Owners often take a management fee that may or may not be market based; maintenance expenses may or may not include labor charges; items such as "office expense," "professional fees," or "auto expense" may or may not be property specific.

In short, before accepting the NOI presented, understand what is behind the numbers. This is known as "normalizing" the numbers. You can also tweak the numbers to reflect the way you will own and manage the property.

No two investors will own and operate a property the same way. It is entirely possible for two investors to look at the same property and come up with two different NOI, and two widely divergent values, and both are right.

That's why appraisers use comparable sales, replacement value, and the income approach as part of a three-pronged method in estimating value. They make the appraisal representative of the market conditions and the typical requirements of investors and lenders active in the market.

The third method, the income approach, is usually given the most weight. That method is also known as the "band of investment" method of estimating the present value of future cash flows. It addresses the return required on both equity and debt, and leads to what can be called a derived capitalization rate.

Deriving your cap rate

After you are reasonably certain that the NOI is accurate, Find the derivative capitalization rate. It requires two more pieces of information: You have to know the terms of financing available to you and the return you want on your investment.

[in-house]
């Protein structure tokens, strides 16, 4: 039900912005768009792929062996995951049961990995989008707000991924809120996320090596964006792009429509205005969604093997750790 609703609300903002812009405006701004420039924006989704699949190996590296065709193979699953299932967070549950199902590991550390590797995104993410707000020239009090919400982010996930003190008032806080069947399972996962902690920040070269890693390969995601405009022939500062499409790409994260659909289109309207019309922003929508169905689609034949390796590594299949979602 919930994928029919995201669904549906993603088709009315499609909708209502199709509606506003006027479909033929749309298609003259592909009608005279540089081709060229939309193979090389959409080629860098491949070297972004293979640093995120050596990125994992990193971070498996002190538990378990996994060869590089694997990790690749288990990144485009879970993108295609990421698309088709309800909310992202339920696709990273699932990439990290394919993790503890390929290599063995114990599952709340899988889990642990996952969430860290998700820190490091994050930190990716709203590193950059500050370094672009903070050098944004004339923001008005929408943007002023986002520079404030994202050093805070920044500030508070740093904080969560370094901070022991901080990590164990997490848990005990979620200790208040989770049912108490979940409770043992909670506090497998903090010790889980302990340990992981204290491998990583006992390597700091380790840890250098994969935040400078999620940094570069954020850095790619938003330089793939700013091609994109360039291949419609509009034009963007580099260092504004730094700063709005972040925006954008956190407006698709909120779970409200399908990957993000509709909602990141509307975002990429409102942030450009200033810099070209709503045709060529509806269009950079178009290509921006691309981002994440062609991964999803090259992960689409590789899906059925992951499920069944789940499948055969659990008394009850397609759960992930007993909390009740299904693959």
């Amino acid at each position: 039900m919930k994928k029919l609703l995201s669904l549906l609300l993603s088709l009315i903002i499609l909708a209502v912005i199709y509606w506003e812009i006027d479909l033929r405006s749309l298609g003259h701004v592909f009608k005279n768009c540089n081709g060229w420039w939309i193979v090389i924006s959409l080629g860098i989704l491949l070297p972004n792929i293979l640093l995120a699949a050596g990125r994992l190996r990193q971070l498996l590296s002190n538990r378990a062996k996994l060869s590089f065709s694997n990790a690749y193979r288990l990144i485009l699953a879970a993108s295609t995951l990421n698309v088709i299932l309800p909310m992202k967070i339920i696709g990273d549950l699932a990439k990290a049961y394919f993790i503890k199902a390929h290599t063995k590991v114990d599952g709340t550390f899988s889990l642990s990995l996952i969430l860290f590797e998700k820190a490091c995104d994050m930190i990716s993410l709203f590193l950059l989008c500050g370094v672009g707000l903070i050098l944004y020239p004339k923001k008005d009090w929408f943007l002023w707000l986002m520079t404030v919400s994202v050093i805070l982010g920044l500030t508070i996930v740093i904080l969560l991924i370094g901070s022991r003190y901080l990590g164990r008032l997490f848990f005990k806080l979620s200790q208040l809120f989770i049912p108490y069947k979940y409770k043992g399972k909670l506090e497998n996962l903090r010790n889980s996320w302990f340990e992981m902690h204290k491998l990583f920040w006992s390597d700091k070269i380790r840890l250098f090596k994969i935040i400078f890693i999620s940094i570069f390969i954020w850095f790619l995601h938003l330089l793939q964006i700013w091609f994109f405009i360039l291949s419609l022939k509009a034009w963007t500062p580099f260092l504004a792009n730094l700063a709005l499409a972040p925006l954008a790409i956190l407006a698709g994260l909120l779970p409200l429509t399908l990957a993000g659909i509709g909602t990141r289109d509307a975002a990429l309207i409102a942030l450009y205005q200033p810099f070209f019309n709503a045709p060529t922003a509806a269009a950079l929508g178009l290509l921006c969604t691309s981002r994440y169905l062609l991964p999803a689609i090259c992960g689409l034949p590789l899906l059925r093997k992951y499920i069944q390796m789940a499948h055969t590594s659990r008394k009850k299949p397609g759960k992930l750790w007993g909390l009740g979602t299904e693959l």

We then use these terms for both debt and equity to indicate the value at one precise point in time--the instance of when the operating numbers are calculated--to derive the cap rate that reflects those terms. (The value in future years is another discussion.) Deriving a cap rate works like a weighted average, using the known required terms of debt and equity capital.

The bank's return: the loan constant

We need to know the terms of the financing available. From that we can develop the loan constant, also called a mortgage constant. The loan's constant, when multiplied by the loan amount, gives the payment needed to fully repay the debt over the specified amortization period.

IT IS NOT AN INTEREST RATE, but a derivative of a specific interest rate AND amortization period. When developing a derivative cap rate, one must use the constant since it encompasses amortization and rate, rather than just the rate.

Using just the interest rate would indicate an interest only payment and distort the overall capitalization process. The formula for developing a constant is:
Annual Debt Service/Loan Principal Amount = Loan Constant

You can use ANY principal amount for the calculation, then calculate the debt service and complete the formula. The constant will be the same for any loan amount. For example, say your bank says they will generally make an acquisition loan at a two points over prime, with twenty-year amortization, with a maximum loan amount of 75% of the lower of cost or value.

Say prime is at its current 4.5%. That means the loan will have a 6.5% interest rate. Using a payment calculator or loan chart, find the payment for those terms. On a loan for $10,000, the annual debt service required is $894.72. Divide that by $10,000 to find the constant.